Saturday, April 7, 2012

UPDATED: Don't listen to CeaseFire: Start Snitching

CeaseFire booklet promotes
staying quiet.
(Rogers Park) - Tonight at an undisclosed location, a group of 'positive loiters', the Chicago Police and most likely CeaseFire, will all be in attendance; in a show of force against the rash of neighborhood shootings that's rocked the community in the last week. Heck, maybe even Ald. Moore and his wife will show up?

In defense of skeptics (including myself at times). The 'positive loiterers' have been out doing this awhile. I don't want to discredit their actions as a 'one-time' shot.

The point being: If you see CeaseFire, ask them for a copy of the, "Know Your Right's Guide."
(I'm not sure they've got anymore, or they'll even bring it after reading this, but the last time I went on one of these after shooting walks this winter, pamphlets were handed out by CeaseFire.)

In the comic book style information guide, (14 pages) it contains information on what to do for the kids who come in contact with the police. It's put together by the Model for Change, System Reform for Juvenile Justice in Illinois.

At first I put the book in my bike bag. But when I got home and read it, I was a bit miffed at the content inside.

No snitching' rule is still being promoted to the community
in CeaseFire events.
While everyone and their brother knows, if you keep quiet, nothing will change.

This book seems to promote just that. The common theme is; not to talk.

This is not the product we need to hand out to young kids, with all the violence and killing going on.

This is not the message that should be going out to the community at this time. Don't listen to this CeaseFire propaganda. If you see something, say something.

Start snitching, people.

UPDATED: I did the legwork for those who want to see the product in question:  PDF of the booklet


eric said...

Here's the thing craig people have been killed for snitching this is not an urban myth. I have known people who relatives have been killed

jeffo said...

Whats the opposite of "snitching"?
There needs to be another word worse than snitching for not telling the proper authorities what they need to know. How about aiding and abetting?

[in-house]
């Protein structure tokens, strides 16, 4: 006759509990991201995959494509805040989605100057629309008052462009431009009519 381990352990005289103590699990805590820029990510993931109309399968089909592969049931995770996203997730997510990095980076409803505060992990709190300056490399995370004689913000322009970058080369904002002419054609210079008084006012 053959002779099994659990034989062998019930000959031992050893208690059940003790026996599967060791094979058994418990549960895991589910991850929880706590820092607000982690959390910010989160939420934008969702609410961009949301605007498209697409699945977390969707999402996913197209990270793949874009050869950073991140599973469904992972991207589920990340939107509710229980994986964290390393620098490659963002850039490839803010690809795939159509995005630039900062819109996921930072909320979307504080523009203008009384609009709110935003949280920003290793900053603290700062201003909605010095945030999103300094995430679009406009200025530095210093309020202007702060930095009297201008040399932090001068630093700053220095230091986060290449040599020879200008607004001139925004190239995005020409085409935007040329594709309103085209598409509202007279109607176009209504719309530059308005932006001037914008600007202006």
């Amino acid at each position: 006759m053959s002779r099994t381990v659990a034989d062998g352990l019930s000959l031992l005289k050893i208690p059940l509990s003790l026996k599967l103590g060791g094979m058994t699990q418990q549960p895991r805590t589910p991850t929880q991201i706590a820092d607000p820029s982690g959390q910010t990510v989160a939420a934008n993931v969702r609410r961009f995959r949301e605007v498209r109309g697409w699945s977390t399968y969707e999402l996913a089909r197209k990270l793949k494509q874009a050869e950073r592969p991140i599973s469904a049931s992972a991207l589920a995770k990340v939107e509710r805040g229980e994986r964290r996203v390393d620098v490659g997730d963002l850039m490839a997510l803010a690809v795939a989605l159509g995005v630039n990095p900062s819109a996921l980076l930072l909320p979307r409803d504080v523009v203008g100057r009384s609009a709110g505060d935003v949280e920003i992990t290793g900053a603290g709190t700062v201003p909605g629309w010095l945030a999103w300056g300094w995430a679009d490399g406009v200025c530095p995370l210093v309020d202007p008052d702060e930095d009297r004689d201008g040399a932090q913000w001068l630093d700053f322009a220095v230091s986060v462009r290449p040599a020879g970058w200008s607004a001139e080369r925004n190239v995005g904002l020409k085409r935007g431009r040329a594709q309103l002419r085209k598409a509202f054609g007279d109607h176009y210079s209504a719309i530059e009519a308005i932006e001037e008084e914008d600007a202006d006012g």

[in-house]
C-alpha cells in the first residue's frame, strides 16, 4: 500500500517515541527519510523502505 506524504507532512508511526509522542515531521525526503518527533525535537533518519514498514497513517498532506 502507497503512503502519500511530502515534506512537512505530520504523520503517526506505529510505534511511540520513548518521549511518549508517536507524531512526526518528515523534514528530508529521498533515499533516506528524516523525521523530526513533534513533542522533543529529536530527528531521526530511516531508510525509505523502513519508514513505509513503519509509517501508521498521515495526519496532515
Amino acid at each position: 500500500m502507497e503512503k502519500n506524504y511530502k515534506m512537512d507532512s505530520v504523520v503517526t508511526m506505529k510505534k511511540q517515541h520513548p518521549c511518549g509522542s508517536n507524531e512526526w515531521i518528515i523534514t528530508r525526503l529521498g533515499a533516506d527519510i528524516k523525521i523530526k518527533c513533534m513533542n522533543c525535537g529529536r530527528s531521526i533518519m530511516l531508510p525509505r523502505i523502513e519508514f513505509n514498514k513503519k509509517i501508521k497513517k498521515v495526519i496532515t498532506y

Something like that.

PhoebeK10 said...

Once again, I think your perspective is skewed, Craig. "Snitching" and exercising one's rights under the U.S. Constitution are two entirely different things. The pamphlet is a great resource for young people to know how to behave if apprehended by the police. Every single item in that booklet is based on the Bill of Rights. Citizens SHOULD know what their rights are if they're ever arrested. imo, dissing CeaseFire for providing this information is inflammatory, disingenuous and just plain wrong. The organization's primary mission is to keep young people from killing one another. While CeaseFire works within the boundaries of the law and may cooperate with police, getting clients to "snitch" does not fall within their purview.

Snitching, on the other hand, is what people who have WITNESSED a crime are expected to do. The "Know Your Rights" pamphlet has nothing to do with reporting crime; it's about what to do if you are stopped or arrested by police. And, frankly, keeping quiet is one of the best things you can do if you are stopped or arrested by police--especially if you're black. I have personally witnessed young men in my neighborhood who have been stopped by police for "walking while black."

Therefore, I think it's important to make the distinction, Craig, between protecting your civil rights and stepping up as a witness to a crime. Big difference.

Klev1627 said...

Well-said Phoebe. At least someone around here knows about constitutional rights- which are theoretically guaranteed to all US citizens.

Too much of what is written on this blog overlooks the many structural factors that contribute to violence and crime. If anything, ensuring that minority citizens--who have historically (and continually in today's society) been subject to the horrifying effects of shameful and improper execution of the laws-- are informed of their rights can foster a more resposible police force. A group which should be held accountable for its actions. With that in place, the necessary trust between a community and its elected officials and law enforcement officials can make all the difference.